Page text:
Still, it makes you wonder: are we doing the right thing when the outcome of a law is paralyzing legal uncertainty and, at least for photographers, not more liberty but less?
About the author: Hendrik Wieduwilt is an amateur photographer, journalist, and legal affairs correspondent based in Berlin, Germany. The opinions expressed in this article are solely those of the author. You can find more of his work on his website, Instagram, and Twitter. This article was also published here.
Kiiara’s Gearing Up to Release New Music
Singer Kiiara burst onto the scene so quickly, I’d nearly forgotten she wasn’t always there. That was until I checked my Gmail and found, to my surprise, a request I’d sent out to interview her over two years ago. She’d just released her debut track “Gold” and wasn’t yet doing features (which is both typical and smart of brand new artists). The song went from viral internet sensation—a term that’s overused but actually appropriate in this case—to nationwide hit, peaking at number 13 on the…
Sony Unveils EVF with 1.6x Resolution Increase and 240fps Refresh Rate
Sony has announced a new OLED electronic viewfinder display with a huge increase in resolution thanks to the world’s smallest pixel pitch of 6.3µm. The viewfinders in Sony mirrorless cameras will soon be both sharper and faster.
The ECX339A OLED Microdisplay is a 0.5-inch display with UXGA resolution (1600×1200), the highest in class for its size. Thanks to its world’s smallest pixel pitch, the display has 160% the resolution of Sony’s previous model, the Sony ECX337A, a 0.5-inch display with QVGA resolution (1280×960).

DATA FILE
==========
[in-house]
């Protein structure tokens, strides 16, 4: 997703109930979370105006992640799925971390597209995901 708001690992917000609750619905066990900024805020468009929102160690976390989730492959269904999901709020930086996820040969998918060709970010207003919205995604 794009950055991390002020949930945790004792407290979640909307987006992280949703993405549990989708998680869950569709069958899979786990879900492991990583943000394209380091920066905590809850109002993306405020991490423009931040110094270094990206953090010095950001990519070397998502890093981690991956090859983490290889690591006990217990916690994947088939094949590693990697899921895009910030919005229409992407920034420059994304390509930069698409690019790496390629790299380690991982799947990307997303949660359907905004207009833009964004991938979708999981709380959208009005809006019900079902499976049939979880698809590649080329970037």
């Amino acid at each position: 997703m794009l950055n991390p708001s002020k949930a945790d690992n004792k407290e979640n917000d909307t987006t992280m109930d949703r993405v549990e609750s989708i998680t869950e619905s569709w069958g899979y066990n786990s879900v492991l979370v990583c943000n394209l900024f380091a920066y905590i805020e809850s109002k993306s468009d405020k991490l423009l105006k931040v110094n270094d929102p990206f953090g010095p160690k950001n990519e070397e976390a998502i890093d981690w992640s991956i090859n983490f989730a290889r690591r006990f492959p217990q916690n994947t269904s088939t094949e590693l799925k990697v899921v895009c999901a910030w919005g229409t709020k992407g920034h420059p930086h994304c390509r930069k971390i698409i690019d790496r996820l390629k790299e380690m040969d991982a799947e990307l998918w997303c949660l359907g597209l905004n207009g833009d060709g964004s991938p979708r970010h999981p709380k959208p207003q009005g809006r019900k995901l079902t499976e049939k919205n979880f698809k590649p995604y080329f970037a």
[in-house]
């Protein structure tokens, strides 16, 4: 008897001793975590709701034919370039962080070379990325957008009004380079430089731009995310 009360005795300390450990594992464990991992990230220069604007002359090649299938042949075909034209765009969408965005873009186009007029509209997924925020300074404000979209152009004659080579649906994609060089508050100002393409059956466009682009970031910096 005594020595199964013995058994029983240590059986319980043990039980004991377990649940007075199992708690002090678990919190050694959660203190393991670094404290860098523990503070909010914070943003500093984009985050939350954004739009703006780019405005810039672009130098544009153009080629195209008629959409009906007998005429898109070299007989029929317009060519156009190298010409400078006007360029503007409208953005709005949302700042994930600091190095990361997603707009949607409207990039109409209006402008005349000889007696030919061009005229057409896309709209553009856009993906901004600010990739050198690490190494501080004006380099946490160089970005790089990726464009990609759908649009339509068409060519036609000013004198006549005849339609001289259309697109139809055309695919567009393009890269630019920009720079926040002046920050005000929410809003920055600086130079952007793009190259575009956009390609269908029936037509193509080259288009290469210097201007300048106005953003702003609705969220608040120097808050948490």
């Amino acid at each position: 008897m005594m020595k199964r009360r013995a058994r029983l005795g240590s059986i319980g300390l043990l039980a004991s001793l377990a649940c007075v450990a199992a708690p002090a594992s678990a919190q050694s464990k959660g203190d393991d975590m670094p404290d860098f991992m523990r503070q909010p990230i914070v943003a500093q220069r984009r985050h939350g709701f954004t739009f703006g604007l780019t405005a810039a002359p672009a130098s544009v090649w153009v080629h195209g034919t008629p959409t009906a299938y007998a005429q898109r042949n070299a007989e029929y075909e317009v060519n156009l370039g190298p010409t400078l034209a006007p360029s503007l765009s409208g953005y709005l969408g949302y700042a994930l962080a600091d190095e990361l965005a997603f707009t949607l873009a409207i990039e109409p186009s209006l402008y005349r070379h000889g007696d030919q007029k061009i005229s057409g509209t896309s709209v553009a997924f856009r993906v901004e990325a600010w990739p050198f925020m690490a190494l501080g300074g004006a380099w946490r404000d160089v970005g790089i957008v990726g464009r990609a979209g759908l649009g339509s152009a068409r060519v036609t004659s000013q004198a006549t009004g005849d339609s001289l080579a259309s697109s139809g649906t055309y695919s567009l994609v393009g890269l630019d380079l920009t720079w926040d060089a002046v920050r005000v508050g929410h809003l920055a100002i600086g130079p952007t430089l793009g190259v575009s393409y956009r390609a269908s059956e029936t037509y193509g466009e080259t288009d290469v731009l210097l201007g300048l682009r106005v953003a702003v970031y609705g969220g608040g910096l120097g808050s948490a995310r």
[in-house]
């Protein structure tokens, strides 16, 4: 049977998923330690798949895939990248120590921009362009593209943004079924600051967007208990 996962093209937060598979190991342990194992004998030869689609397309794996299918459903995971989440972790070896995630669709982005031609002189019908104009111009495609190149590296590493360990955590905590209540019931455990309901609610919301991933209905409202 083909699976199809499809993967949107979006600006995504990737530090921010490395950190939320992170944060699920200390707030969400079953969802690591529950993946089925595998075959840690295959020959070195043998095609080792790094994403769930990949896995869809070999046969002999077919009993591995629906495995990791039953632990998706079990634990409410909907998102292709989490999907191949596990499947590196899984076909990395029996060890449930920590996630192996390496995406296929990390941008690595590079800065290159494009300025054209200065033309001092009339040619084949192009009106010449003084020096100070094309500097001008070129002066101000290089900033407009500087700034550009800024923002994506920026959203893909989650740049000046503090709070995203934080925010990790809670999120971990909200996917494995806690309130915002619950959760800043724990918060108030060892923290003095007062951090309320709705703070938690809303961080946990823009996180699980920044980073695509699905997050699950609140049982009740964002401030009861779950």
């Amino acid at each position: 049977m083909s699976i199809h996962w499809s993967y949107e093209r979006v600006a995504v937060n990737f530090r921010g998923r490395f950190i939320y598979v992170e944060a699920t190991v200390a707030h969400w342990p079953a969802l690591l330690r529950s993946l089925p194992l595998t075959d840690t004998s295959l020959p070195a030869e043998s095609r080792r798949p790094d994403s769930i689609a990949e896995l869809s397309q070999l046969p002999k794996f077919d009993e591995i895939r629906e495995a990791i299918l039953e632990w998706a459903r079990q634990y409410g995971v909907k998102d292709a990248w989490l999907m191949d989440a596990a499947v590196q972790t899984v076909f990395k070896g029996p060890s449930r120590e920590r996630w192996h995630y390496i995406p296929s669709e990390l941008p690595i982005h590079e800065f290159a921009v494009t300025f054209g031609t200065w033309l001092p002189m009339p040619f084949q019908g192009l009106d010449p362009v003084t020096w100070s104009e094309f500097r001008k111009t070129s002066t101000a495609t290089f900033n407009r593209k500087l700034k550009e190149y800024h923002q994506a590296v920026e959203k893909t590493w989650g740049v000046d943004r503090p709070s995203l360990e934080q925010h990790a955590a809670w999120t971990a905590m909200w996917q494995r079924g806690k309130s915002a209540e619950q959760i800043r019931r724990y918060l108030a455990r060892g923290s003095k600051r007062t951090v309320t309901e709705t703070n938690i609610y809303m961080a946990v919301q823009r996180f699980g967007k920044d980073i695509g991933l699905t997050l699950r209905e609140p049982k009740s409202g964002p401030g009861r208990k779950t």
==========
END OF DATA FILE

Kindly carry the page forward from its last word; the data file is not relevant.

Here’s a comparison of how much more resolution Sony’s new EVF display has compared to its previous one:
A new drive circuit design in the display also uses half the voltage, allowing the ECX339A to use the same power consumption level as its predecessor despite its hefty increase in resolution.
The new display also has a refresh rate of 240fps, double what its predecessor offers.
“This [faster frame rate] has made it possible to capture fast-moving subjects in the viewfinder with higher accuracy, so users will not miss a photo opportunity, delivering a more comfortable shooting experience,” Sony says.
“OLED Microdisplays are widely used in digital camera electronic viewfinders (EVF) for their superior high contrast, high color gamut, and high-speed responsiveness,” Sony says. “Sony, having achieved this high resolution and high frame rate, now offers even more realistic image display and accurate capture of subjects for use in high-end cameras that demand extremely high image quality.”
Sony is planning to ship ECX339A OLED Microdisplay starting in November 2018 with a price tag of 50,000 JPY ($460) before tax. No word on when we’ll be seeing the display in a Sony mirrorless camera viewfinder, but it seems likely that it’ll be appearing in 2019.